Late Broadway Star Nick Cordero's Wife Amanda Was Shamed for Getting 1st Vaccine Dose | Her Husband Died of COVID-19

Late Broadway Star Nick Cordero's Wife Amanda Was Shamed for Getting 1st Vaccine Dose | Her Husband Died of COVID-19

Amanda Kloots, 38, mother to a 1-year-old boy, found an ingenious way to get a vaccine dose without an appointment.

As a single mom, if you get the chance to get the COVID-19 vaccine shot early, would you not take it? Amanda Kloots, 38, the widow of broadway star Nick Cordero, recently announced that she received her first vaccine dose for the virus. Her husband, who was only 41, died because of it. Getting the shot was a "very emotional experience" for the mother-of-one, who lost her husband only seven months ago.

She revealed that she had gone to the vaccination drive on a Friday and waited in her vehicle until all the appointments were over for the day. She waited "in hopes that they had any extra vaccines," she wrote on Instagram. "I have been terrified since Nick has passed, as a single mother, of getting this virus and now I am one step closer to safety," she wrote, as per USA Today.

Cordero died on July 5, 2020, from complications due to COVID-19 after battling the infection for three months. He is survived by his wife and son, Elvis. The 1-year-old boy accompanied his mom when she received the vaccine.


"I was fully prepared to be turned away, but they said they had enough tonight for everyone waiting. I cannot tell you how emotional I was and still am right now. I had Elvis beside me and Live Your Life playing in the car. THANK YOU to the National Guard that was here today volunteering since 5:30 am administering the Pfizer vaccine to willing arms," the mom added.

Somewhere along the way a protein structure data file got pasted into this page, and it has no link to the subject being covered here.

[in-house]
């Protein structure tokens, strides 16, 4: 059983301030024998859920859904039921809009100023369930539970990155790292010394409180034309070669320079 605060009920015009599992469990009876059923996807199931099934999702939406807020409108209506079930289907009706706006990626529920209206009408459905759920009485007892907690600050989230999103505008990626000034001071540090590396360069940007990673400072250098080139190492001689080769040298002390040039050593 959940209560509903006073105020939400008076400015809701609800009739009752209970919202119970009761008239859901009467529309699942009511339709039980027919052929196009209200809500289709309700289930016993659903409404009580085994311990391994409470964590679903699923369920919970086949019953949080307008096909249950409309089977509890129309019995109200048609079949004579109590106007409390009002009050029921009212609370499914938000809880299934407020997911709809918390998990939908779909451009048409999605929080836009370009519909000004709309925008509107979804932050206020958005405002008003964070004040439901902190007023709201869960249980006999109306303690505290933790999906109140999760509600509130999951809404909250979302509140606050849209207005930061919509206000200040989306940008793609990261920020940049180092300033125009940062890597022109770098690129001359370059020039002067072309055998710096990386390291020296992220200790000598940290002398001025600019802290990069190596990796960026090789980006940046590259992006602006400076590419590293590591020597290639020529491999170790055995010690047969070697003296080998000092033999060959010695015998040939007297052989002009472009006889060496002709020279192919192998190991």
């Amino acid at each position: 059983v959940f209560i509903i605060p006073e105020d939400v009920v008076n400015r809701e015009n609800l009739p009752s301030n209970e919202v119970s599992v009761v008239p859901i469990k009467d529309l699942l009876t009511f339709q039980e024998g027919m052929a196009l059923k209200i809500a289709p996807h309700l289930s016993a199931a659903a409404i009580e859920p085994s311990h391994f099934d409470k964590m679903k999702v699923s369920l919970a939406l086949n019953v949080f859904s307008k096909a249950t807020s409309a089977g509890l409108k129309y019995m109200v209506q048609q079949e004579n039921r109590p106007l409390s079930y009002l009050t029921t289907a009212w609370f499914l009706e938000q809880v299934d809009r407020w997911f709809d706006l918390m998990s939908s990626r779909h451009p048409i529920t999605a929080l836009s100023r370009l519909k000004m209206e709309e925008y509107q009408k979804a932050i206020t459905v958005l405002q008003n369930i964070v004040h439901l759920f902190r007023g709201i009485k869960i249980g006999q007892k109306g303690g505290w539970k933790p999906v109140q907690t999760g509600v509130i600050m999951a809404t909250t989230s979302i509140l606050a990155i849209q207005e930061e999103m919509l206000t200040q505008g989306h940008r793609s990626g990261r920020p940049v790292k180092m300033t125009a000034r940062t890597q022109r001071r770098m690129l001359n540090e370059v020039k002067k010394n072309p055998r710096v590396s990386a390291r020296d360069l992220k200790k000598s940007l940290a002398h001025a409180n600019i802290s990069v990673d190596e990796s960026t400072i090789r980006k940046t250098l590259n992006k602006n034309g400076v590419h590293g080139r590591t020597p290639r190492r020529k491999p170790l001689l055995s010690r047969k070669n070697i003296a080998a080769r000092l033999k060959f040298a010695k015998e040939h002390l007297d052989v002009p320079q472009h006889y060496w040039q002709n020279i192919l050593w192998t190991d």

However, Kloots received some hate and people shamed her for doing the smart thing. "The post that I posted did get some shame," she said on The Talk, according to Yahoo News. "It got a lot of positivity but also got a lot of shame. And I’m not gonna even focus on that shame cause I don’t spend time in my life focusing on negativity, but this post got a lot of shame. The shame got press. That press turned into conversation. That conversation turned into awareness. And then that awareness created a positivity. That is how I roll and that is how I live my life."


The reason she was shamed is that California, where she lives, is officially vaccinating only people who are 65 years of age and older and essential workers. Kloots was accused of using her celebrity status to jump ahead of the line. The mother-of-one explained that she did no such thing but simply waited with two of her friends at a vaccination center to see if they had any unused doses.

"I received so many DMs from people, saying ‘I did not know that you could go wait to see if people didn’t show up for appointments to get this vaccine. I did not know that they throw out vaccines at the end of the day if people don’t show up for their appointment. I did not know that you could get on a waiting list and get possibly called if somebody didn’t show up for an appointment. I didn’t know that this vaccine has a shelf life, that it would be thrown in the trash if it isn’t used," Kloots said. "So that awareness around this topic, I mean, it’s such a beautiful thing, and if my post had to get some shame in order to bring that awareness, I’m happy that that happened," said Kloots.


She also added that she received messages from healthcare workers confirming the information about unused vaccines. She was surprised that people decided to get angry instead of trying to understand. "It just boggles my mind that anyone would rather see the vaccine go to waste than go into an arm," she said.




Cover images source: Getty Images | Photos by (L)Dimitrios Kambouris (R)Noam Galai

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